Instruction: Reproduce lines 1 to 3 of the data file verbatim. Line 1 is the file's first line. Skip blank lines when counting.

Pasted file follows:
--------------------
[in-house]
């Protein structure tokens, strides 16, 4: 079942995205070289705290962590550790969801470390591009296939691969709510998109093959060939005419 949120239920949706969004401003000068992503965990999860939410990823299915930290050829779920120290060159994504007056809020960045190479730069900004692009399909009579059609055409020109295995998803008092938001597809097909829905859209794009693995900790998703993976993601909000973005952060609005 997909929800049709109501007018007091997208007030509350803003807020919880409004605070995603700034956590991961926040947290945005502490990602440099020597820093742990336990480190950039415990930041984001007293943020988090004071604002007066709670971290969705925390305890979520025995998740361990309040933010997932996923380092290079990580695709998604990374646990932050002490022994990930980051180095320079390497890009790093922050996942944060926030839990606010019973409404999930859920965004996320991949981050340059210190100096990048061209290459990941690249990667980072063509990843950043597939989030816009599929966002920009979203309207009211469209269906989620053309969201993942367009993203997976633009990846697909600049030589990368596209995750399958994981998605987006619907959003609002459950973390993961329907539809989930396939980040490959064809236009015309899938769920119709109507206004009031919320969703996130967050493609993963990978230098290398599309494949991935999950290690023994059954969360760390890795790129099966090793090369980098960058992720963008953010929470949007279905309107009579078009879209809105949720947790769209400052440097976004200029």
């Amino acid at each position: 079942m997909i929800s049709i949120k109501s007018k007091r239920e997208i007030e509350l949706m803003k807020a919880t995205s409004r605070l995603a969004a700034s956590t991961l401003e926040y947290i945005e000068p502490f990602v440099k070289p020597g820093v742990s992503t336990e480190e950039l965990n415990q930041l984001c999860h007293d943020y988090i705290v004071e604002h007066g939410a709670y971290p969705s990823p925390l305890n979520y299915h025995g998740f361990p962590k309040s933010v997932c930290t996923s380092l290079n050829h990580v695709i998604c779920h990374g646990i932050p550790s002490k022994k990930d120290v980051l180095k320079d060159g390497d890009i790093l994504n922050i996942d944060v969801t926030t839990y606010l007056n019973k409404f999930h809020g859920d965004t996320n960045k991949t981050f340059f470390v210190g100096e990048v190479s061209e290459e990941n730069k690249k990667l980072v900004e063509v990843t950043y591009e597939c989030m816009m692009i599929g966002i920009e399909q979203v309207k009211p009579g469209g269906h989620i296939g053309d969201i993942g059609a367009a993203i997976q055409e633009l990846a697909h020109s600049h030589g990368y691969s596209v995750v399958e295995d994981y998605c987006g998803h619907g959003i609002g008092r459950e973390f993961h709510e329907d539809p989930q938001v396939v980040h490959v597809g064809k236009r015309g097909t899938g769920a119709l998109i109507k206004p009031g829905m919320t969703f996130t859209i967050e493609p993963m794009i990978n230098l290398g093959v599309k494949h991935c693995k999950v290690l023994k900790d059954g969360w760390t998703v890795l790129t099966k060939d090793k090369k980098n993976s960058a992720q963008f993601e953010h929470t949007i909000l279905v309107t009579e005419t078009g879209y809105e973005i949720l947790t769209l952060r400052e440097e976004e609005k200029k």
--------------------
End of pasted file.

[in-house]
């Protein structure tokens, strides 16, 4: 079942995205070289705290962590550790969801470390591009296939691969709510998109093959060939005419 949120239920949706969004401003000068992503965990999860939410990823299915930290050829779920120290060159994504007056809020960045190479730069900004692009399909009579059609055409020109295995998803008092938001597809097909829905859209794009693995900790998703993976993601909000973005952060609005 997909929800049709109501007018007091997208007030509350803003807020919880409004605070995603700034956590991961926040947290945005502490990602440099020597820093742990336990480190950039415990930041984001007293943020988090004071604002007066709670971290969705925390305890979520025995998740361990309040933010997932996923380092290079990580695709998604990374646990932050002490022994990930980051180095320079390497890009790093922050996942944060926030839990606010019973409404999930859920965004996320991949981050340059210190100096990048061209290459990941690249990667980072063509990843950043597939989030816009599929966002920009979203309207009211469209269906989620053309969201993942367009993203997976633009990846697909600049030589990368596209995750399958994981998605987006619907959003609002459950973390993961329907539809989930396939980040490959064809236009015309899938769920119709109507206004009031919320969703996130967050493609993963990978230098290398599309494949991935999950290690023994059954969360760390890795790129099966090793090369980098960058992720963008953010929470949007279905309107009579078009879209809105949720947790769209400052440097976004200029």
């Amino acid at each position: 079942m997909i929800s049709i949120k109501s007018k007091r239920e997208i007030e509350l949706m803003k807020a919880t995205s409004r605070l995603a969004a700034s956590t991961l401003e926040y947290i945005e000068p502490f990602v440099k070289p020597g820093v742990s992503t336990e480190e950039l965990n415990q930041l984001c999860h007293d943020y988090i705290v004071e604002h007066g939410a709670y971290p969705s990823p925390l305890n979520y299915h025995g998740f361990p962590k309040s933010v997932c930290t996923s380092l290079n050829h990580v695709i998604c779920h990374g646990i932050p550790s002490k022994k990930d120290v980051l180095k320079d060159g390497d890009i790093l994504n922050i996942d944060v969801t926030t839990y606010l007056n019973k409404f999930h809020g859920d965004t996320n960045k991949t981050f340059f470390v210190g100096e990048v190479s061209e290459e990941n730069k690249k990667l980072v900004e063509v990843t950043y591009e597939c989030m816009m692009i599929g966002i920009e399909q979203v309207k009211p009579g469209g269906h989620i296939g053309d969201i993942g059609a367009a993203i997976q055409e633009l990846a697909h020109s600049h030589g990368y691969s596209v995750v399958e295995d994981y998605c987006g998803h619907g959003i609002g008092r459950e973390f993961h709510e329907d539809p989930q938001v396939v980040h490959v597809g064809k236009r015309g097909t899938g769920a119709l998109i109507k206004p009031g829905m919320t969703f996130t859209i967050e493609p993963m794009i990978n230098l290398g093959v599309k494949h991935c693995k999950v290690l023994k900790d059954g969360w760390t998703v890795l790129t099966k060939d090793k090369k980098n993976s960058a992720q963008f993601e953010h929470t949007i909000l279905v309107t009579e005419t078009g879209y809105e973005i949720l947790t769209l952060r400052e440097e976004e609005k200029k």